Trademark Infringement: Knowing How Not to Name Your Company

Many of us have aspirations of starting a successful company. I know I did when I started Post Falls Law, LLC. But what does it take to have your own company and why does it even matter? Like many things in life, your company will probably be judged by its “cover”- err, I mean name. So, let’s start there. Your company’s name is the primary representation of what your company is or does. It hopefully strikes fear into the hearts of your competitors and garners adoration from your patrons. But how do you know if it’s right? That’s a question to ask marketers. That has nothing to do with the law… as such I will refrain from addressing it (after all, I am a lawyer). What I can tell you, however, is how you can know if it’s the wrong name; because, if it’s the wrong name, you’ll receive a very intimidating letter in the mail from an attorney who is threatening to sue you if you don’t change your company’s name. That’s not pleasant. So, let’s learn how to avoid such un-pleasantries.

First of all, if the company is named after you or a geographical location you’re more than likely just fine. Take for example the two law offices I have owned: Frantz Law, named after myself, and Post Falls Law, LLC, after the city. Our Nation’s laws won’t allow a company to monopolize common names. After all, there are only so many names to go around. You would practically be barred from starting a company if your last name was Johnson or Smith.

So, if you’re naming the company after you, you probably don’t need to read the rest of this article, but if not, read on. The first place to start is with the Idaho Secretary of State. The Secretary of State maintains a list of all businesses formed or registered to do business in Idaho. If you see another company listed there that is identical or very similar, it would probably be best to think about another name. There is an exception: if the services offered are very different. Take the example of the company: “Jumping Bar.” If you want to start a ballet school and name it the “Jumping Bar,” but there is already a beverage company named the “Jumping Bar” you’re okay. 99.9% of Idaho citizens would not make the mistake of wondering if the Jumping Bar ballet studio was the same product as the Jumping Bar beverage service. The two are so unrelated that no one would confuse the two. Consequently, there would not be any trademark infringement.
Next, I would check the listings on the United States Patent and Trademark Office (“USPTO”). You could skip straight to this step if you wanted to, but it’s much more difficult to find what you’re looking for if you don’t know what you are doing. That’s why I like to start with the Secretary of State’s office. On the USPTO’s website, it has a national registry of all companies that have registered trademarks or service marks (i.e. company names and products). Furthermore, many of the trademarks are actually symbols, such as the Nike swoosh; they’re not even names. Regardless, the USPTO goes a step further than the Secretary of State’s office. The USPTO tells you the industry in which the service mark or trademark is registered. Take, for example, Post Falls’ local company of Guardian Angel Homes. That name has been registered. If you perform a search for it, you’ll see four listings (three of which are all “Guardian Angel Homes”). On the right, you’ll see an indicator “DEAD” or “LIVE.” If it’s dead, that means it’s no longer a valid registration. If it’s life, then you better check it out. Only one of the listings for Guardian Angel Homes is “Live.” If you click on that listing, you’ll see the mark as well as the “Goods and Services.” In this case, “Guardian Angel Homes” is service-marked for “providing assisted living facilities.” So, if you wanted to start a home building company called “Guardian Angel Home Builders,” you’d be just fine. After all, no one will think the two are related.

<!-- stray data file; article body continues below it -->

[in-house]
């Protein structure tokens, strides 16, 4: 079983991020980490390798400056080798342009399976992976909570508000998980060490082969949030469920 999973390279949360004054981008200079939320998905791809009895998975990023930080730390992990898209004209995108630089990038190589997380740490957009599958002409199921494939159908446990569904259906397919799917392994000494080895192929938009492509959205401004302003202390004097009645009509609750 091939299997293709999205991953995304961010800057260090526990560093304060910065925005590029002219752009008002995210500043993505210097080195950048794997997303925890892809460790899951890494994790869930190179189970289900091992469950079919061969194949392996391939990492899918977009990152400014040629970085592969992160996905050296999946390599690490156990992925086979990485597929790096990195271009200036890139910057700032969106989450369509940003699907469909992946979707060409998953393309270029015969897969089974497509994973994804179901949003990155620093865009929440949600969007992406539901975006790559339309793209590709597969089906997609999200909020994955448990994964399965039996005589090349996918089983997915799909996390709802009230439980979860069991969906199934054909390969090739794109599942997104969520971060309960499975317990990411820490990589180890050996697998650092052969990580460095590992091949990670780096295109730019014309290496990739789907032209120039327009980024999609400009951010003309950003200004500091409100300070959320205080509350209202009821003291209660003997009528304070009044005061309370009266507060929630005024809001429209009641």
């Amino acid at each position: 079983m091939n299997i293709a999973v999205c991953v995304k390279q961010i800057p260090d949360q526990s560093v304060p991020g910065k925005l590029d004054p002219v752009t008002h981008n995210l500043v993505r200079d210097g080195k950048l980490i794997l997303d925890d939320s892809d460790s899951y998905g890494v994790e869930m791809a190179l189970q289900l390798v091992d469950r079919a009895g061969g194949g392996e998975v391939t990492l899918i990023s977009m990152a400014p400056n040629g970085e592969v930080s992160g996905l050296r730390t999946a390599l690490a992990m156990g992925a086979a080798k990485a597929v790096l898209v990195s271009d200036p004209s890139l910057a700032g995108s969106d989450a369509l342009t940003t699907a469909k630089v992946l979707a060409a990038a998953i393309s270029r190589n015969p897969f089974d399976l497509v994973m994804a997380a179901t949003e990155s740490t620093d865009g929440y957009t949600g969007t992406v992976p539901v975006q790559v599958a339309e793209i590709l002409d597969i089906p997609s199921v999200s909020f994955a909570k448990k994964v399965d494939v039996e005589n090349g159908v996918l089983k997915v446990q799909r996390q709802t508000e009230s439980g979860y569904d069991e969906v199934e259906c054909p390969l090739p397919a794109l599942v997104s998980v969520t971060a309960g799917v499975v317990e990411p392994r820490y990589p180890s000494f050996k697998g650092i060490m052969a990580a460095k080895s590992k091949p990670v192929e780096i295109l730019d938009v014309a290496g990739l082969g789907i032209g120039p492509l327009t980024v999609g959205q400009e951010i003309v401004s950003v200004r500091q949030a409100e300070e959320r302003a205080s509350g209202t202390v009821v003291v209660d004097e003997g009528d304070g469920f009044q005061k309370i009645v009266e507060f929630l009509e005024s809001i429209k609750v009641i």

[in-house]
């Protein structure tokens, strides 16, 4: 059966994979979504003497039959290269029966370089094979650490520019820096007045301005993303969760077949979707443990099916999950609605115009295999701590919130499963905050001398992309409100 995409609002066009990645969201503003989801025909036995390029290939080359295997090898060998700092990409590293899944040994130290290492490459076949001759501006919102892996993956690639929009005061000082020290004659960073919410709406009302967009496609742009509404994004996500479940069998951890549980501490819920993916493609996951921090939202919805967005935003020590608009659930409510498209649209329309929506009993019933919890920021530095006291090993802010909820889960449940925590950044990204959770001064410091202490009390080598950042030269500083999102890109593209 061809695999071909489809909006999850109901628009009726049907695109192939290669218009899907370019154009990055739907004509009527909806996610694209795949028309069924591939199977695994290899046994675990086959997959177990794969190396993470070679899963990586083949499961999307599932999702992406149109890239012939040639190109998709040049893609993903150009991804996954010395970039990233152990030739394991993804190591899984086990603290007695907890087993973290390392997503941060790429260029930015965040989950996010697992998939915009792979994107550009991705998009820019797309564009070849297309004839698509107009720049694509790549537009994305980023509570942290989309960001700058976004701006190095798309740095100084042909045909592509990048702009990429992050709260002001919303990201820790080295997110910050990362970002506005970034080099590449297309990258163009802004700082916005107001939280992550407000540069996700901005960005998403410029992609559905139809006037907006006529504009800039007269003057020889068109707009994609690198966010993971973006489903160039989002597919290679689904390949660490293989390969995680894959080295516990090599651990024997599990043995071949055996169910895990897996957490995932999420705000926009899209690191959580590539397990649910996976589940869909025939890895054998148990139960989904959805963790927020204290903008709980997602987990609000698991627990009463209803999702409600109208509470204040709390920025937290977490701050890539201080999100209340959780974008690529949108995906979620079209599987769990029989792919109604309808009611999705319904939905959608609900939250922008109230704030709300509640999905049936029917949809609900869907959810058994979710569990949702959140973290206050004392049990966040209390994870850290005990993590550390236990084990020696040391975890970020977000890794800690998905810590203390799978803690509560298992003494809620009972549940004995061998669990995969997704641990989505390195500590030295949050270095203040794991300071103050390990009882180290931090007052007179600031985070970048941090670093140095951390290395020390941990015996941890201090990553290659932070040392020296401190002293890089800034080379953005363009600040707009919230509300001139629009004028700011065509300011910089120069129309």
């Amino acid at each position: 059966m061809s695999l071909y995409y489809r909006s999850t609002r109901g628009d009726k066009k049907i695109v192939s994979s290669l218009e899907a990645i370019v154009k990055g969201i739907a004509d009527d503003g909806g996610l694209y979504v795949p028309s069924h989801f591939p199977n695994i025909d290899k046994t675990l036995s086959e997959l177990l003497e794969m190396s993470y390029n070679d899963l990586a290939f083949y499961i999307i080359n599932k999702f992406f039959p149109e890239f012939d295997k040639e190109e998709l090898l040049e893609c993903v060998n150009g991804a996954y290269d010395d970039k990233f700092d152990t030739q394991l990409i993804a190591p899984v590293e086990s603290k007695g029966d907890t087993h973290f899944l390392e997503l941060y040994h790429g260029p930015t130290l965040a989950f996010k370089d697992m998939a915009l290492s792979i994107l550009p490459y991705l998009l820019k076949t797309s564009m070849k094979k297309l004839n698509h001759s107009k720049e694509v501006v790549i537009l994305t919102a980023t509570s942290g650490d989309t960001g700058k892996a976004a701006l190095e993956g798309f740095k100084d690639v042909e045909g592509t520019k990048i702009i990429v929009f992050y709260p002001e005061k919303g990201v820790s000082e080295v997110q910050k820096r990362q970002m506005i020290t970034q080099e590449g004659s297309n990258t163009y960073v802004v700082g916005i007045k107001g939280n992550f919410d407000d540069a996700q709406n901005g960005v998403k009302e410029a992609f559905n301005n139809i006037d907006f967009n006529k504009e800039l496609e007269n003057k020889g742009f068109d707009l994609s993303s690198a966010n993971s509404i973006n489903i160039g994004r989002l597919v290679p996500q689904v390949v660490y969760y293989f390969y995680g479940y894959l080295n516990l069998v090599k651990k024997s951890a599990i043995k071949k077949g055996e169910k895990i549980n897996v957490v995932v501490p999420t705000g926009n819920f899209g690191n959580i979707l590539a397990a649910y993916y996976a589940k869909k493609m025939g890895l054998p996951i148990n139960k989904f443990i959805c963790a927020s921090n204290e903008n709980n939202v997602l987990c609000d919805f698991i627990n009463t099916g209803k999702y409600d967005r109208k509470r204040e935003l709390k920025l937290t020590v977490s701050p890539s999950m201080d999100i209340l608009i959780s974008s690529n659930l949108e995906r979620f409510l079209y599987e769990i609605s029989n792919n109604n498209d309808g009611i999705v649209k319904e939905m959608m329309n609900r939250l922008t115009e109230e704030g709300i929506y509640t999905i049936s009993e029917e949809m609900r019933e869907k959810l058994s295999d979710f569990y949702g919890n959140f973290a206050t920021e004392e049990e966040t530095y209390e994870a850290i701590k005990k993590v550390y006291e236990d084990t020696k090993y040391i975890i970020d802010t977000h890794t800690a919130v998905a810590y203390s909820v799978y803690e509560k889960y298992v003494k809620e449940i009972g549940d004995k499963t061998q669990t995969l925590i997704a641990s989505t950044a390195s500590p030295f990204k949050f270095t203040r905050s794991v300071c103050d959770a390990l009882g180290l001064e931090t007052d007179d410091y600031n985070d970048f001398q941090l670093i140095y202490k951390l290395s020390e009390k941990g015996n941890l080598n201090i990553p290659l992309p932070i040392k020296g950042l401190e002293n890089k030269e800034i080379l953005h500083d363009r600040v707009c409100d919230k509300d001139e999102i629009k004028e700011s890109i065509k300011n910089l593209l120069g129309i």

If your industry and your company’s name are not very different from what you find there, then you really should rethink the name of your company. If the coast is clear, then go ahead and use that name! I can’t guarantee it will bring you success, but at least you won’t start off on the wrong foot.

Post Falls Law can help you with trademarking